There is a new rumor going around that Metal Gear Solid games will be coming to Steam this year.
Our source Oops Leaks tweeted this out:
“Classic Metal Gear Solid games should be coming to Steam this year. Got multiple signs of that this will happen but have no clue which games and versions exactly it will be.”
If this comes through, it will be a major breakthrough for the fans of Konami’s classic library, but there was a lot of hope that it would be coming.
As we had covered ourselves, Konami seemed to have lost interest in their own classic games, when they fired Hideo Kojima. At the time it was interpreted that the company was ready to go all in all the way with gacha game Dragon Collection, and so they had also fired other veteran game designers and programmers, or forced them to resign, including Castlevania steward Koji Igarashi.
Konami claimed that they had not given up on the Metal Gear franchise in spite of firing its creator. True to their word, they did publish Metal Gear Survive in 2018. Unfortunately, Metal Gear Survive proved to be quite the commercial failure, and so they had kept quiet for a few years.
Move forward two years and Konami makes the surprise announcement no one expects. Metal Gear and Metal Gear Solid are both released on GOGcom. That means these are DRM-free versions of both games, but there are some more interesting details on both releases.
Metal Gear Solid on GOGcom is based on Metal Gear Solid: Integral, the port of the game for Windows XP or Windows 98 in the year 2000. It apparently contains fixes made by fans to run on modern computers, and bundles the VR missions, originally released as a separate retail release for the PlayStation, in one package. It’s a very rudimentary port, which does work out for a retailer like GOGcom that doesn’t remaster games with better graphics so much as they just get the games working again.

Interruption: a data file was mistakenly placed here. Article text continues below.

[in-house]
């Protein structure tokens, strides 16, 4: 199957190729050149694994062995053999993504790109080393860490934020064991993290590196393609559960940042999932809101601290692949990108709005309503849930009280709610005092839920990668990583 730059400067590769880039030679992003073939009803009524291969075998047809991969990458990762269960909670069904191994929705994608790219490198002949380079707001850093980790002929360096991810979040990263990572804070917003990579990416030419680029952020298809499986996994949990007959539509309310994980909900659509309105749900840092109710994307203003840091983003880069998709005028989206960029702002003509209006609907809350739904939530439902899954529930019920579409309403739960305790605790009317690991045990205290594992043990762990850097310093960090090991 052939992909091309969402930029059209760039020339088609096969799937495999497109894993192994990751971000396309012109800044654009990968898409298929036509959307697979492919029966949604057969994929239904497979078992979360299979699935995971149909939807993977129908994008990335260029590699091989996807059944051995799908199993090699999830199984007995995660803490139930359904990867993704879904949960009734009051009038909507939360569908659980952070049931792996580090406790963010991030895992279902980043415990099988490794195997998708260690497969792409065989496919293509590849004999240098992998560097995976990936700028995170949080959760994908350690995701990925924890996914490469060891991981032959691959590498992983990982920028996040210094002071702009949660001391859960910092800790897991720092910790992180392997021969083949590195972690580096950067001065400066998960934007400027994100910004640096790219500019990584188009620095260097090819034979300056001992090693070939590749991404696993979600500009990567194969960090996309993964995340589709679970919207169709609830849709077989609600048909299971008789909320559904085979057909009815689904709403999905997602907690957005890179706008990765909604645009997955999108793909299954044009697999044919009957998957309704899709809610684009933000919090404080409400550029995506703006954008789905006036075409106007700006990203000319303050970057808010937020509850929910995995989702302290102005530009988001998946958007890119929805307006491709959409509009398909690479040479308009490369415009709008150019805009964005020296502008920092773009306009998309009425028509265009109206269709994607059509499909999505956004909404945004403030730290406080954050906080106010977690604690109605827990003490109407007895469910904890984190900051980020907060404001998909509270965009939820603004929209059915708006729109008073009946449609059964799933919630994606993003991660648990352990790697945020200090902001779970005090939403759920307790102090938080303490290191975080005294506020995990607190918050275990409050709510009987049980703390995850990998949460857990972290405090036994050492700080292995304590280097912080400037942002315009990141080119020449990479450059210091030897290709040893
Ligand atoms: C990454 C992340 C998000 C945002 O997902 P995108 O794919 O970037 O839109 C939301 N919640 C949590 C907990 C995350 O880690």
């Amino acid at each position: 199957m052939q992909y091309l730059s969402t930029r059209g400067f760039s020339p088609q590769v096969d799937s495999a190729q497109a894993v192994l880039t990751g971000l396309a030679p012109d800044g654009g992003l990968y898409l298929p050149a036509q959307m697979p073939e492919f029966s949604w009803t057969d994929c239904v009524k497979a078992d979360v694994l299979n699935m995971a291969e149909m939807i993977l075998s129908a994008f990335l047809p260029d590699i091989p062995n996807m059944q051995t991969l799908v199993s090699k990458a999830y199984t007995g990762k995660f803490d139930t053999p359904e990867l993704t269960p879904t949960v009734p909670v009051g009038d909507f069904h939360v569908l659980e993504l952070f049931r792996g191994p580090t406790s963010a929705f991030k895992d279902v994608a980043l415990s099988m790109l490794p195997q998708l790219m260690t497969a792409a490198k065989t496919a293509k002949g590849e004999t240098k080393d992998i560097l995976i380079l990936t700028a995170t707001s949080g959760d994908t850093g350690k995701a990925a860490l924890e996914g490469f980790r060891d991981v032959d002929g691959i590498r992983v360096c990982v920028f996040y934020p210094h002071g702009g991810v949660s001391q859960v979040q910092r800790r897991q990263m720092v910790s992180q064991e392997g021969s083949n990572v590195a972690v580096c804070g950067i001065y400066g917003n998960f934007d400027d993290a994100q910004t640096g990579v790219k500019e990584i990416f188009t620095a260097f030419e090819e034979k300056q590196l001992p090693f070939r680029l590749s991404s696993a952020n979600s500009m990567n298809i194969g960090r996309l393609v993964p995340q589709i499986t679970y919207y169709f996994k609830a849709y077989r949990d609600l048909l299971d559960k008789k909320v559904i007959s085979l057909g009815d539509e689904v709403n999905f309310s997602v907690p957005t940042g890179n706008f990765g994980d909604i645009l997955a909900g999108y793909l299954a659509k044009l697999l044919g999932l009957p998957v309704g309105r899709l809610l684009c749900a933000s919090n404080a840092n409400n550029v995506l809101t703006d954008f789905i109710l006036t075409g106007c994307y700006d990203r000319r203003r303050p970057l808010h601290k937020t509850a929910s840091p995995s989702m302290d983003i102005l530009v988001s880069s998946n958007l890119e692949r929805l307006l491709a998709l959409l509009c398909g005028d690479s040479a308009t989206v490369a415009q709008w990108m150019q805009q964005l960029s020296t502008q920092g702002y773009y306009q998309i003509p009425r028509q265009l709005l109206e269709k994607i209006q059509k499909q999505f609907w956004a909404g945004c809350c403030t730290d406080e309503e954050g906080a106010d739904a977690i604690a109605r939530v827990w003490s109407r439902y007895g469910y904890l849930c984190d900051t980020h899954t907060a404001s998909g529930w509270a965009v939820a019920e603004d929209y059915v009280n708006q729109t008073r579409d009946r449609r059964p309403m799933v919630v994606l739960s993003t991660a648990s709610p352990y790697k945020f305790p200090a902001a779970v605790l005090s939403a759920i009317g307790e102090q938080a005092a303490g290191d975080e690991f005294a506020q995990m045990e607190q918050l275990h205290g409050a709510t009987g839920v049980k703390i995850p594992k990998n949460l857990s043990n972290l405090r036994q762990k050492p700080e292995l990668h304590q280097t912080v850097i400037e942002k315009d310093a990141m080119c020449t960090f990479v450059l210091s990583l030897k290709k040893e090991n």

Metal Gear, on the other hand, is based on the version of the game that with Metal Gear Solid 3: Subsistence. That is a version of Metal Gear Solid 3 that was released on the PlayStation 2, and then Xbox 360 and PlayStation 3 in 2011, and finally PlayStation Vita. This version has a new translation, higher quality textures, and other enhancements. Some but not all of these changes were present in the Xbox 360 and PlayStation 3 version, so it seems that Konami put some additional work just for this version. Strangely enough, Metal Gear 2: Solid Snake was also part of Metal Gear Solid 3: Subsistence, but Konami opted not to port it as well.
It’s possible that these are the games that will make it to Steam, but it is also possible that Konami will be bringing over other Metal Gear games as well. The franchise has largely lived on the PlayStation, so fans would be eager to get as many Metal Gear games to come to PC, where they can presumably be made available for longer than consoles.
Of interest to fans would be Metal Gear Solid: The Legacy Collection, a compilation with remasters of Metal Gear Solid 1 to 3, Metal Gear Solid 4: Guns of The Patriots, even newer versions of the MSX games Metal Gear and Metal Gear 2: Solid Snake, the PSP game Metal Gear Solid: Peace Walker, and codes for the PlayStation Store versions of Metal Gear Solid and Metal Gear Solid: VR Missions.
This was the best collection of Metal Gear games at the time, and also bundled other extras including comic books and production materials. However, could Metal Gear fans hope for even more? I’d like to think so.
On PC Konami could go even further than they did at the time, bringing in Snake’s Revenge, Metal Gear Ghost Babel from the Game Boy Color, and the Metal Gear Acid and Portable Ops games, also from the PSP. They could also properly bundle in Metal Gear Solid V, and even Metal Gear Rising: Revengeance.
Metal Gear is up there with Super Mario Bros, Halo, and Street Fighter, as one of the most important game franchises of all time. Gamers are looking for ways to play those games again, and the interest in such games has expanded beyond just a nostalgia trip, to video game preservation, and gamers themselves studying game design.
If Konami is planning rereleases of Metal Gear games on Steam, we can only hope that not only do they match the amount and quality found in Metal Gear Solid: The Legacy Collection, but that they exceed that collection’s level of content. If Metal Gear is no longer Hideo Kojima’s, it is the fans’, and the fans deserve to get the best of Metal Gear.